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Resources for Change Leaders - Managing Complex Change

Resources for Change Leaders - Managing Complex Change | Change Leadership Watch | Scoop.it

A reminder, we have a companion ScoopIt site that is all about change tools & resources.  Here's a sample.   If you like it, feel free to follow us there as well as suggest good posts to enrich what we post as useful change management tools to share.


Reference from CMRsite.com ScoopIt:  


It's been awhile since I've been able to track the original source of this helpful model that was listed without an attribution in the Worthington-Brighton Change Tools book in the late 90s.


Here's the source:   The Managing Complex Change model was copyrighted by Dr. Mary Lippitt, founder and president of Enterprise Management, Ltd., in 1987.


Many experienced practitioners appreciate how it has categories for the many symptoms of ineffective change, which is why I think I've seen it at least a dozen times over the years.


A helpful handout in pdf. is available at this link: http://www.prevention.org/inc/Publications/documents/Forum_Winter_04_Managing.pdf

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A Process for Building Organizational Synergy | Change Thinking

A Process for Building Organizational Synergy | Change Thinking | Change Leadership Watch | Scoop.it
Daryl's series focuses on synergy in organizations: Before people can create and maintain synergistic relationships, they must be willing, and they must have the ability to engage with each other, understand, integrate learning, and implement what they learn.
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The Classic Change Commitment Curve, Daryl Conner's 8 Stages | Change Thinking

The Classic Change Commitment Curve, Daryl Conner's 8 Stages  | Change Thinking | Change Leadership Watch | Scoop.it

Many imitators, one original (from the 80's.)


Daryl Conner's Change Commitment Curve has been copied in many places.  This post clarifies the orgins of this classic, and often copied, with a word tweak or two, model.


Another rendition of it is listed in this recent blog post focused on managing resistance via Daryl Conner's 1993 book:  Managing at the Speed of Change.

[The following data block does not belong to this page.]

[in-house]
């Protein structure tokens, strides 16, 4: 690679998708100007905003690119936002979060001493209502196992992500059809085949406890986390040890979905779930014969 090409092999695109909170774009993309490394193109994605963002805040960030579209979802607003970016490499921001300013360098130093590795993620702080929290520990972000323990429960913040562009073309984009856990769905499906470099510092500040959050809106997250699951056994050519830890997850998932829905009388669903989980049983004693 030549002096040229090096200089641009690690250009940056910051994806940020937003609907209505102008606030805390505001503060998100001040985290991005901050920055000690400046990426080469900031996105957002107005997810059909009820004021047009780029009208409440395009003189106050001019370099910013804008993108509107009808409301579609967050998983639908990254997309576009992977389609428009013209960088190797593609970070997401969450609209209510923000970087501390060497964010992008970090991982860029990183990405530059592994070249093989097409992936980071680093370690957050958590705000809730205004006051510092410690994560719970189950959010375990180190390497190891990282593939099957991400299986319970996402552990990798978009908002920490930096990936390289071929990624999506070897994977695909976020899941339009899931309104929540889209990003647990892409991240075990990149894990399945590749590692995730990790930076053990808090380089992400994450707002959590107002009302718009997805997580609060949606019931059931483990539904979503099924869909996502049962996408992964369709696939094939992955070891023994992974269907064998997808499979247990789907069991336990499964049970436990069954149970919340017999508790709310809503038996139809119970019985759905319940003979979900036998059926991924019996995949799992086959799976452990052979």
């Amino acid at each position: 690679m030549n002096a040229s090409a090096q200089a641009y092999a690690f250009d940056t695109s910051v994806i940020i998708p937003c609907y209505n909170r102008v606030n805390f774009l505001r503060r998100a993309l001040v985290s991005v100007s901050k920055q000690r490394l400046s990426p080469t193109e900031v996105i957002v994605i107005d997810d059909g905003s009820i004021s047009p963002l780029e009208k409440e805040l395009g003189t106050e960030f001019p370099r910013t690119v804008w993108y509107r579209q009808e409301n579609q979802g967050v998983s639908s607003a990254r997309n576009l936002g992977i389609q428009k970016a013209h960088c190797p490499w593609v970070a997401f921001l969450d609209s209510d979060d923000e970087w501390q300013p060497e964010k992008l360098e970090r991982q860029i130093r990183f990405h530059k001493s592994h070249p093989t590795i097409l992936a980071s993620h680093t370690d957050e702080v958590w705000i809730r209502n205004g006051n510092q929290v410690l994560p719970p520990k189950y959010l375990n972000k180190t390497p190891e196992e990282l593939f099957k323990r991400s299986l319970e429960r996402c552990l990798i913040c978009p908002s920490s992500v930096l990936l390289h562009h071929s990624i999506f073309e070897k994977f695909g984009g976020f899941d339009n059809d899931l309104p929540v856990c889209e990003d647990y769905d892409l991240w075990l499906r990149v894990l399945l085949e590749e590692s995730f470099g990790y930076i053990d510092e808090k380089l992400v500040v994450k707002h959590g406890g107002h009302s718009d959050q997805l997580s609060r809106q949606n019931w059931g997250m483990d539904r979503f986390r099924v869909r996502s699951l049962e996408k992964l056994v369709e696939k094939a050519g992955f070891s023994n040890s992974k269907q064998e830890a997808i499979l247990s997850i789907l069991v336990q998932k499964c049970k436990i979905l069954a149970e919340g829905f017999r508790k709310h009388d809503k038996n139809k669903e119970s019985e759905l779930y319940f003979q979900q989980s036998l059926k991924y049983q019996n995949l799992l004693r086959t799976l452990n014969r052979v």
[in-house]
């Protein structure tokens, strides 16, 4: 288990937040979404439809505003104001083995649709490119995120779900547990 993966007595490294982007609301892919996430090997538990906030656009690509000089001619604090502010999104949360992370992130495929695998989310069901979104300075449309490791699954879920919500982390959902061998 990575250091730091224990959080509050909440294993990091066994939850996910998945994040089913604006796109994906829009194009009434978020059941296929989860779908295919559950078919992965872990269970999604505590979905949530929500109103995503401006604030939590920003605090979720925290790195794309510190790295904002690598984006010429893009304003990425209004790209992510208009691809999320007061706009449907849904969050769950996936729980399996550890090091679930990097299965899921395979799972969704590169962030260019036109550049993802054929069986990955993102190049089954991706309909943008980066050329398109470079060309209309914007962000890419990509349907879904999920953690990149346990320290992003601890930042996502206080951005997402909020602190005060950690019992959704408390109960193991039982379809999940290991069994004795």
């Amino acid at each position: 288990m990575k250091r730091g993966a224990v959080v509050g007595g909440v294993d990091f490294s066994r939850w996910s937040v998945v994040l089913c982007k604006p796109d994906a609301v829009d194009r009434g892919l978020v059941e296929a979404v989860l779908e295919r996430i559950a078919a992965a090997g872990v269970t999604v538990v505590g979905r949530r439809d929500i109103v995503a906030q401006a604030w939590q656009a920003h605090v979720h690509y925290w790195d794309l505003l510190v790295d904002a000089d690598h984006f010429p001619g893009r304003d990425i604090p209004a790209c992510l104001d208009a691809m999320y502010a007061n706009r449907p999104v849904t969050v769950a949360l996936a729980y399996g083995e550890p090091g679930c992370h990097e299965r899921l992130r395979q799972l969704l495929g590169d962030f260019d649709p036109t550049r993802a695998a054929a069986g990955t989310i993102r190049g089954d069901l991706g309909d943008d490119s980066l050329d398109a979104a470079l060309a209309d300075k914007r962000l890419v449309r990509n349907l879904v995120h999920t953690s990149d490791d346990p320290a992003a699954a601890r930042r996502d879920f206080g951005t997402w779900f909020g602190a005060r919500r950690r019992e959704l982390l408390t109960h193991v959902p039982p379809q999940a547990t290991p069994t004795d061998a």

Daryl's research from long ago spotted consistent patterns.  His model highlights a fairly predictable path organization members must travel when managing their own anxiety around change.


This path typically moves along the timeline:

  • Uniformed Optimism (blissful ignorance)
  • Informed Pessimism (informed anguish)
  • Checking out
  • Overt (public)
  • Covert (private)
  • Hopeful Realism (coming to terms)
  • Informed Optimism (realistic support)
  • Completion



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This Is Generation Flux: Meet The Pioneers Of The New (And Chaotic) Frontier Of Business | Fast Company

This Is Generation Flux: Meet The Pioneers Of The New (And Chaotic) Frontier Of Business | Fast Company | Change Leadership Watch | Scoop.it

That Fast Company identifies GenFlux seems a is a renegade idea way disrupting traditional HR staffing / people concepts for organizations.  Think "churn" as a way of being.


"The future of business is pure chaos. ...So it seems...today.  GenFlux is a mind-set that embraces instability...even enjoys--recalibrating careers, business models, and assumptions."


A variety of careers & ages are profiled in Fast Co's piece.  I remember back when "white water change" and "pinch-points of change," were 90's terms tossed out while working on the latest reorganization, staffing change or technology installation, followed by the brand, is "you" in so many words.  


Excerpts:  


"There's a difference between the broadcast and networked worlds," danah boyd (lower case by intention) and Senior Researcher at Microsoft, says. "Command and control and hierarchical structures are being disintegrated. Big companies are trying to make that slow down. They have massive internal structural issues."


...From classrooms arranged in rows of seats to tenured professors, from the assembly line to the way we promote executives, we have been trained to expect an orderly life.


Thrivers are the members of Generation Flux, who are less a demographic designation than a psychographic one.  


GenFlux is a mind-set that embraces instability, that tolerates--and even enjoys--recalibrating careers, business models, and assumptions.  ...To be successful, businesses and individuals will have to work at it.


This is no simple task. The vast bulk of our institutions--educational, corporate, political--are not built for flux. Few traditional career tactics train us for an era where the most important skill is the ability to acquire new skills.


"I don't have any personal challenges about throwing away the past. If you're not changing, you're giving others a chance to catch up." ~  Pete Cashmore, founder of the widely popular, Mashable, with more than 2 million twitter followers

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How Change Management and Emotional Change Curve Models Help Your Project

How Change Management and Emotional Change Curve Models Help Your Project | Change Leadership Watch | Scoop.it

The blog author list six fundamental change management models and suggests that project managers start by finding out what model is used within your organizations now.


He also suggests SARA: Shock, Anger, Rejection and Acceptance - from Kubler Ross, tied to an adapted Emotional Change Curve model.

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